What is not often realized is that such circumstances are not peculiar to Nigeria. As observed, “Transparency and accountability also requires more bureaucracy as decisions and processes need to be recorded and made available for the general public to access, debate and discuss, if necessary. This seems easy to forget and so it is common to hear concerns raised about the inefficiency of some governmental department.” This pertains to both legitimate and rogue governments. Interestingly, Nigeria’s broadly elected democratic government under President Buhari fits this descriptive mold and reality; which makes certain criticisms of the government, if not all, seem legitimate.

The second cause for concern, which is more egregious, and therefore, cannot be explained away easily, has to do with the rising disregard for ordered liberties and due process by constituted authorities. Such acts in clear terms, amount to utter contempt for constitutional dictates by those sworn to uphold the Constitution. Some actions, in their character, form and principles, border on impunity. Some are clearly illiberal. It remains inconceivable that some precipitate governmental actions that violate extant statutes and draw public umbrage, are deliberate. Still it is possible, even probable, that they arise not inadvertently, but from the leadership being calculatedly misadvised. After all, Nigerians have in the past eleven months witnessed a welter of confusing policy pronouncements and reversals. Such start-and-stop disposition hardly induces confidence or trust. President Buhari even spoke of possible policy sabotage. The budget padding saga which remains fresh in many minds, is still perplexing as the culprits are still unidentified and not censured.

A constitutional debate is raging over Kaduna State Governor Nasir El-Refai’s attempt to legislate and regulate religious thought, conduct and assembly, under the warped pretext of preempting and minimizing radicalization. Indisputably, El-Rufai`s draft law, titled, “A Bill for a law to substitute the Kaduna State Religious Preaching Law, 1984” is in its intent and scope, greatly at odds with Sections 38 of and 39 the 1999 Constitution, which protect the rights of citizens to freedom of thought, conscience and religion. Such happening in a democracy is simply mind boggling. While security considerations might be at play, the Federal Government by not speaking up against such a Bill conveys its tacit support for the law. Nonetheless, Gov. El-Rufai’s present venture into such warped legislative agenda cannot be adjudged as triumph of innovative or transformative policy ideas.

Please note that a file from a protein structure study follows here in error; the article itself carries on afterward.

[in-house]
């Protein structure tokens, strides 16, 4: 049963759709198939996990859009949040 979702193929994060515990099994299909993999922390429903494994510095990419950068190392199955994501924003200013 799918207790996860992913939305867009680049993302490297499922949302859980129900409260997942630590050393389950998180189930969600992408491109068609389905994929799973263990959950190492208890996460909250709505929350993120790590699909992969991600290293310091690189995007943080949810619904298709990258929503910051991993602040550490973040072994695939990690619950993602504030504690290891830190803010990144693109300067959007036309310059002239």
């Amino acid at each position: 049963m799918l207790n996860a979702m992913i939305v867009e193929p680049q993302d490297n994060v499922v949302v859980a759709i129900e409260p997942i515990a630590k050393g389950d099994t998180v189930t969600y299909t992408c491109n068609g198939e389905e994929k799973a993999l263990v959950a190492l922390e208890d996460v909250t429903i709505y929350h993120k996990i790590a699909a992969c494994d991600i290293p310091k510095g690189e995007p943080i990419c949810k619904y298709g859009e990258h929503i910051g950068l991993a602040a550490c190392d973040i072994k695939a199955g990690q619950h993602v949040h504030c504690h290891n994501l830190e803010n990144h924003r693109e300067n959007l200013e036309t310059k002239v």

Then there is the Ese Oruru and Ifesinachi Ani abduction and forced marriage of the girl-child saga. Such acts, which violate national and international laws, constitute a moral outrage. They create perceptible mistrust and dichotomy. They are also revelatory, showing as Obi Nwakanma observed, “that Nigerians apparently live in two countries, where parallel governments exist – one traditional and shadowy, the other a “pretend republic.” Nigeria’s handling of such sensitive cases is sadly telling of the preference for precepts over constitutional dictates. In all such instances, the constitution ought to hold sway meaning that sectional, ethnic, religious and primordial considerations must be subsumed in common laws made for the greater good.